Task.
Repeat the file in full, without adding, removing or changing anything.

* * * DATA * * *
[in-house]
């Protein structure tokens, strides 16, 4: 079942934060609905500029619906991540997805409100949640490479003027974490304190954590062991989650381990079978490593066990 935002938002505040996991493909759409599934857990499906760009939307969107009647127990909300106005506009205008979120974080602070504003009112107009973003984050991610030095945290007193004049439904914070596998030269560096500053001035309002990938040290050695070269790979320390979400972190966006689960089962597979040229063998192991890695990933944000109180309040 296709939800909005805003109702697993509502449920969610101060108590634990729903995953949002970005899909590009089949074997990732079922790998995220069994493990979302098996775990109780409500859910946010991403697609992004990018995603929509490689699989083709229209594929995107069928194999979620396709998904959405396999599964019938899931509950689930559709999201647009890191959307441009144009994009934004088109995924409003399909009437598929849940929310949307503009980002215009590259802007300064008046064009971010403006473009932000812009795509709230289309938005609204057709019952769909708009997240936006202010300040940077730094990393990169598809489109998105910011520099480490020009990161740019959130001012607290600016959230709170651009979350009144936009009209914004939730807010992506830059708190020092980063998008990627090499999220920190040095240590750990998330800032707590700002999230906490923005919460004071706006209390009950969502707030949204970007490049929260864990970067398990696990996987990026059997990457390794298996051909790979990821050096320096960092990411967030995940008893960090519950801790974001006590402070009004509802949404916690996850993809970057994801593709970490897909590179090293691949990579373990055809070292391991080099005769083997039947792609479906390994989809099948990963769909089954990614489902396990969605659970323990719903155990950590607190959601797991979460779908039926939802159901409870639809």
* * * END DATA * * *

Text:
[in-house]
């Protein structure tokens, strides 16, 4: 079942934060609905500029619906991540997805409100949640490479003027974490304190954590062991989650381990079978490593066990 935002938002505040996991493909759409599934857990499906760009939307969107009647127990909300106005506009205008979120974080602070504003009112107009973003984050991610030095945290007193004049439904914070596998030269560096500053001035309002990938040290050695070269790979320390979400972190966006689960089962597979040229063998192991890695990933944000109180309040 296709939800909005805003109702697993509502449920969610101060108590634990729903995953949002970005899909590009089949074997990732079922790998995220069994493990979302098996775990109780409500859910946010991403697609992004990018995603929509490689699989083709229209594929995107069928194999979620396709998904959405396999599964019938899931509950689930559709999201647009890191959307441009144009994009934004088109995924409003399909009437598929849940929310949307503009980002215009590259802007300064008046064009971010403006473009932000812009795509709230289309938005609204057709019952769909708009997240936006202010300040940077730094990393990169598809489109998105910011520099480490020009990161740019959130001012607290600016959230709170651009979350009144936009009209914004939730807010992506830059708190020092980063998008990627090499999220920190040095240590750990998330800032707590700002999230906490923005919460004071706006209390009950969502707030949204970007490049929260864990970067398990696990996987990026059997990457390794298996051909790979990821050096320096960092990411967030995940008893960090519950801790974001006590402070009004509802949404916690996850993809970057994801593709970490897909590179090293691949990579373990055809070292391991080099005769083997039947792609479906390994989809099948990963769909089954990614489902396990969605659970323990719903155990950590607190959601797991979460779908039926939802159901409870639809």